administered
Sample
size
Margin of
error
Rick
Scott (R)
Charlie
Crist (D)
Adrian
Wyllie (L)
Other Undecided
St. Pete Polls November 2, 2014 1,834 ± 2.3% 45.5% 45.5% 6.3% 2.7%
Public Policy Polling November 1–2, 2014 1,198 ± 2.8% 44% 44% 6% 6%
46% 47% 7%
0ptimus October 30–November 2, 2014 2,559 ± 2% 42.8% 41.3% 10.1% 5.8%
Quinnipiac University October 28–November 2, 2014 817 ± 3.4% 41% 42% 7% 1% 9%
42% 44% 3% 11%
Zogby Analytics October 28–31, 2014 688 ± 3.8% 38% 45% 8% 9%
YouGov October 25–31, 2014 1,795 ± 2.7% 41% 41% 5% 13%
SEA Polling October 29–30, 2014 1,300 ± 2.7% 46% 44% 4% 6%
SEA Polling October 28–29, 2014 800 ± 3.5% 45% 43% 5% 7%
Cherry Communications October 27–29, 2014 508 ± 4% 44% 39% 4% 13%
University of Florida October 24–28, 2014 850 ± 3.1% 36% 36% 6% 20%
Quinnipiac University October 22–27, 2014 817 ± 3.4% 40% 43% 8% 9%
42% 45% 2% 11%
0ptimus October 20–26, 2014 4,893 ± 1.4% 41.9% 39.4% 11.9% 6.8%
Gravis Marketing October 22–24, 2014 861 ± 3% 42% 44% 14%
CBS News/NYT/YouGov October 16–23, 2014 5,422 ± 2% 46% 45% 2% 7%
Quinnipiac University October 14–20, 2014 984 ± 3.1% 42% 42% 7% 1% 8%
44% 44% 2% 11%
Saint Leo University October 16–19, 2014 500 ± 4.9% 40% 43% 8% 9%
45% 45% 10%
0ptimus October 13–19, 2014 4,701 ± 1.5% 41.1% 40.2% 12% 6.7%
St. Pete Polls October 17, 2014 1,855 ± 2.3% 43.9% 45.3% 8.4% 2.5%
Rasmussen Reports October 15–17, 2014 1,114 ± 3% 47% 47% 2% 4%
SurveyUSA October 10–13, 2014 566 ± 4.2% 41% 45% 7% 7%
CNN/ORC October 9–13, 2014 610 LV ± 4% 44% 44% 9% 4%
850 RV ± 3.5% 40% 42% 10% 8%
Gravis Marketing October 11–12, 2014 1,023 ± 3% 44% 42% 14%
University of Florida October 7–12, 2014 781 ± 3.2% 40% 40% 6% 7%
0ptimus October 6–12, 2014 6,384 ± 1.3% 39.4% 40.5% 12.5% 7.6%
St. Pete Polls October 8–11, 2014 3,128 ± 1.8% 45% 44% 8% 3%
University of North Florida September 29–October 8, 2014 471 ± 4.74% 38% 43% 10% <1% 9%
42% 47% 2% 9%
SurveyUSA October 2–6, 2014 594 ± 4.1% 42% 44% 6% 8%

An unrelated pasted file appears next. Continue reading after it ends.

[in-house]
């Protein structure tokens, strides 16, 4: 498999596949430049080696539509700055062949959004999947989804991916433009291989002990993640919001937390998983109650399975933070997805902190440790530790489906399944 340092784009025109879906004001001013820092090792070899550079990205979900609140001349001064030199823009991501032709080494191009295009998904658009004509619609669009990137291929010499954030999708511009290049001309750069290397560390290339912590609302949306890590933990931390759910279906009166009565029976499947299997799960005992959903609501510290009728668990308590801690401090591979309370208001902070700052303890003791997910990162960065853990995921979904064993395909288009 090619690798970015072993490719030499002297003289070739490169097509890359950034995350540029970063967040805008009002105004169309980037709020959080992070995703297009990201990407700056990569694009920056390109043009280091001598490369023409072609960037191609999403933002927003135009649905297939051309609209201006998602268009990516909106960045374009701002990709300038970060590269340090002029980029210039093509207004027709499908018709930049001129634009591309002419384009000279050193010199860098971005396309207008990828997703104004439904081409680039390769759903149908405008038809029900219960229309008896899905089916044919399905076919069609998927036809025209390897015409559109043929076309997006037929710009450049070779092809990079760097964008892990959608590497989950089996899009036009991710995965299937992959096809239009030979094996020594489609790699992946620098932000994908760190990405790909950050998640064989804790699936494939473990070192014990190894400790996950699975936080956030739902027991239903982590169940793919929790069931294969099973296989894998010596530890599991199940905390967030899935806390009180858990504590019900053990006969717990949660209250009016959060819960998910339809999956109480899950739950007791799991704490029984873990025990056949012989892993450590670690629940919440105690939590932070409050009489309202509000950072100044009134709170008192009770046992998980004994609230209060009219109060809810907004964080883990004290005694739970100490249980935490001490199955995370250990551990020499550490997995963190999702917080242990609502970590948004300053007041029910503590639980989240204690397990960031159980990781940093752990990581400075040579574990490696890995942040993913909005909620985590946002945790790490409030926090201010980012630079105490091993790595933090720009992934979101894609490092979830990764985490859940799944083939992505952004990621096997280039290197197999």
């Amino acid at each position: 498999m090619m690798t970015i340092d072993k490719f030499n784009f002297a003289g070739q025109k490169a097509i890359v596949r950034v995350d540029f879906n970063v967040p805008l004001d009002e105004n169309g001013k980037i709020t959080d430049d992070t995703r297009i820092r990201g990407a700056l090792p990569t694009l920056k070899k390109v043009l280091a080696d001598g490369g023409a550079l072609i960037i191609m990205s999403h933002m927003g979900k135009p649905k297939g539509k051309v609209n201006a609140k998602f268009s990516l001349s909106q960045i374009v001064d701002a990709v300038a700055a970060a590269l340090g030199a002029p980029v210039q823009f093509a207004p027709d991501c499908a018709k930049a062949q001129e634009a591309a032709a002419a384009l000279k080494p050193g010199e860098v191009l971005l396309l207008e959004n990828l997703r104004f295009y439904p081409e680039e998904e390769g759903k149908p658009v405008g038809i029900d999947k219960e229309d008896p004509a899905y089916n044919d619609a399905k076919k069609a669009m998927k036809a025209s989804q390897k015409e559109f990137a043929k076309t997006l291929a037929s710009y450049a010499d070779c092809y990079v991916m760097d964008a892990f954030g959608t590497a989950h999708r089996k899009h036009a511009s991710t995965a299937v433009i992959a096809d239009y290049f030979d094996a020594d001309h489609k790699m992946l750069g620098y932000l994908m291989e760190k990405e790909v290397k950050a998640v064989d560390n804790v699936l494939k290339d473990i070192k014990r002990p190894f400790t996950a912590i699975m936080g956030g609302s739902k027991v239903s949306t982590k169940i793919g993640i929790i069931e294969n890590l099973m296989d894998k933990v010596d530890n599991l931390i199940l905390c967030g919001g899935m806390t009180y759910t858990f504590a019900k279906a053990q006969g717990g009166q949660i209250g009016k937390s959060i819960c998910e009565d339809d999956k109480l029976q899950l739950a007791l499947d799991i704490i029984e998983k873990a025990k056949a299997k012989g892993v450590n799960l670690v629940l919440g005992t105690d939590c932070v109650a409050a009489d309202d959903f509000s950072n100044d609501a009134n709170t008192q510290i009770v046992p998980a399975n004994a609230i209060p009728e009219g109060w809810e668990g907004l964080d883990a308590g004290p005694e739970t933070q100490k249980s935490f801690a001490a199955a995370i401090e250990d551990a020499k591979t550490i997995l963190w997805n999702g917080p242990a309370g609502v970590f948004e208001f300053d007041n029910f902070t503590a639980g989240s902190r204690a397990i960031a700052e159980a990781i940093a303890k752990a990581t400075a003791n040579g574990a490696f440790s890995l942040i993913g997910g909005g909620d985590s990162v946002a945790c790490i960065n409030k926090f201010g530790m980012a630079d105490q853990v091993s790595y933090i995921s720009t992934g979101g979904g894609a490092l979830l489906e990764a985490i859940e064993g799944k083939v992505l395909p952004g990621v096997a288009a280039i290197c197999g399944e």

0ptimus September 29–October 5, 2014 6,494 ± 1.2% 39.1% 40.2% 13.1% 7.6%
Public Policy Polling October 3–4, 2014 1,161 ± 2.9% 43% 45% 8% 5%
CBS News/NYT/YouGov September 20–October 1, 2014 5,689 ± 2% 47% 44% 1% 8%
SurveyUSA September 26–29, 2014 588 ± 4.1% 40% 46% 8% 6%
0ptimus September 22–28, 2014 3,356 ± 1.7% 40.1% 41.1% 11.1% 7.7%
SurveyUSA September 19–22, 2014 588 ± 4.1% 43% 42% 4% 11%
Quinnipiac University September 17–22, 2014 991 ± 3.1% 44% 42% 8% 1% 5%
46% 44% 2% 7%
Cherry Communications September 18–21, 2014 813 ± 3.5% 43% 39% 4% 5% 7%
0ptimus September 15–21, 2014 6,079 ± 1.3% 40.7% 40.6% 11.1% 7.5%
SurveyUSA September 12–15, 2014 571 ± 4.2% 44% 39% 7% 9%
0ptimus September 8–14, 2014 3,660 ± 1.7% 40.8% 40.3% 8.1% 10.8%
Rasmussen Reports September 8–10, 2014 1,000 ± 3% 40% 42% 18%
SurveyUSA September 5–8, 2014 576 ± 4.2% 45% 44% 3% 8%
Associated Industries September 4–7, 2014 1,000 ± 3.1% 47% 41% 12%
AIF Political Operations September 4–7, 2014 1,000 ± 3.1% 43% 40% 5% 12%
46% 40% 14%
Public Policy Polling September 4–7, 2014 818 ± 3.8% 39% 42% 8% 11%
41% 44% 14%
0ptimus September 1–7, 2014 4,386 ± 1.5% 41.7% 40.3% 7.7% 10.3%
Mason-Dixon September 2–4, 2014 625 ± 4% 43% 41% 4% 1% 11%
CBS News/NYT/YouGov August 18–September 2, 2014 5,962 ± 2% 46% 43% 4% 8%
University of Florida August 27–31, 2014 814 ± 3.4% 40.93% 35.74% 6.32% 17.01%
43.71% 37.57% 18.72%
SurveyUSA August 27–28, 2014 580 ± 4.2% 43% 45% 4% 7%
Gravis Marketing August 14–24, 2014 859 ± 4% 37% 37% 26%
0ptimus August 18–24, 2014 9,333 ± 1% 41.6% 38.6% 9% 10.7%
SurveyUSA August 15–18, 2014 564 ± 4.2% 44% 41% 4% 8% 4%
0ptimus August 11–17, 2014 12,812 ± 0.9% 43.5% 41.1% 15.4%
Cherry Communications August 10–13, 2014 627 ± 4% 41% 35% 4% 20%
44% 41% 15%
SurveyUSA July 31–August 4, 2014 576 ± 4.2% 45% 43% 8% 4%